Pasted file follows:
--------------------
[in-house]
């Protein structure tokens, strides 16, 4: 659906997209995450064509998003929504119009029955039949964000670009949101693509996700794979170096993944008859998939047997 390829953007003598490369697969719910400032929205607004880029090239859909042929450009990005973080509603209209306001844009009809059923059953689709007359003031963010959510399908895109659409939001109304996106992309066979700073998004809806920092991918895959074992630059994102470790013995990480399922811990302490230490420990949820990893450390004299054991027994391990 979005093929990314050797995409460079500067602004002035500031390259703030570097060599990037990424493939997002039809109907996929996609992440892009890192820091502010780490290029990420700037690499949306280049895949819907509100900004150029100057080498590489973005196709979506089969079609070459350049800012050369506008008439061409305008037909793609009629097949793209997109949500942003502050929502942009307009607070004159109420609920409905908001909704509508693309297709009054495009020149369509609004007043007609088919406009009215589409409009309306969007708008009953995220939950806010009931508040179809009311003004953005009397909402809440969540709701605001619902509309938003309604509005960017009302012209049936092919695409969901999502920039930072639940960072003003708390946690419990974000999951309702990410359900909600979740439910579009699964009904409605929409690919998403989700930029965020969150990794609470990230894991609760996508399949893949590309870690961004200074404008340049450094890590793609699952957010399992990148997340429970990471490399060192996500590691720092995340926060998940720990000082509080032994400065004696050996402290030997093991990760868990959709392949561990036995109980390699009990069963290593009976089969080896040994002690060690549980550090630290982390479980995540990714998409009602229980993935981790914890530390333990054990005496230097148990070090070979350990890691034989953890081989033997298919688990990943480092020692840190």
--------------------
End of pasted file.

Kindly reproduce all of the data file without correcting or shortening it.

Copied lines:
[in-house]
């Protein structure tokens, strides 16, 4: 659906997209995450064509998003929504119009029955039949964000670009949101693509996700794979170096993944008859998939047997 390829953007003598490369697969719910400032929205607004880029090239859909042929450009990005973080509603209209306001844009009809059923059953689709007359003031963010959510399908895109659409939001109304996106992309066979700073998004809806920092991918895959074992630059994102470790013995990480399922811990302490230490420990949820990893450390004299054991027994391990 979005093929990314050797995409460079500067602004002035500031390259703030570097060599990037990424493939997002039809109907996929996609992440892009890192820091502010780490290029990420700037690499949306280049895949819907509100900004150029100057080498590489973005196709979506089969079609070459350049800012050369506008008439061409305008037909793609009629097949793209997109949500942003502050929502942009307009607070004159109420609920409905908001909704509508693309297709009054495009020149369509609004007043007609088919406009009215589409409009309306969007708008009953995220939950806010009931508040179809009311003004953005009397909402809440969540709701605001619902509309938003309604509005960017009302012209049936092919695409969901999502920039930072639940960072003003708390946690419990974000999951309702990410359900909600979740439910579009699964009904409605929409690919998403989700930029965020969150990794609470990230894991609760996508399949893949590309870690961004200074404008340049450094890590793609699952957010399992990148997340429970990471490399060192996500590691720092995340926060998940720990000082509080032994400065004696050996402290030997093991990760868990959709392949561990036995109980390699009990069963290593009976089969080896040994002690060690549980550090630290982390479980995540990714998409009602229980993935981790914890530390333990054990005496230097148990070090070979350990890691034989953890081989033997298919688990990943480092020692840190």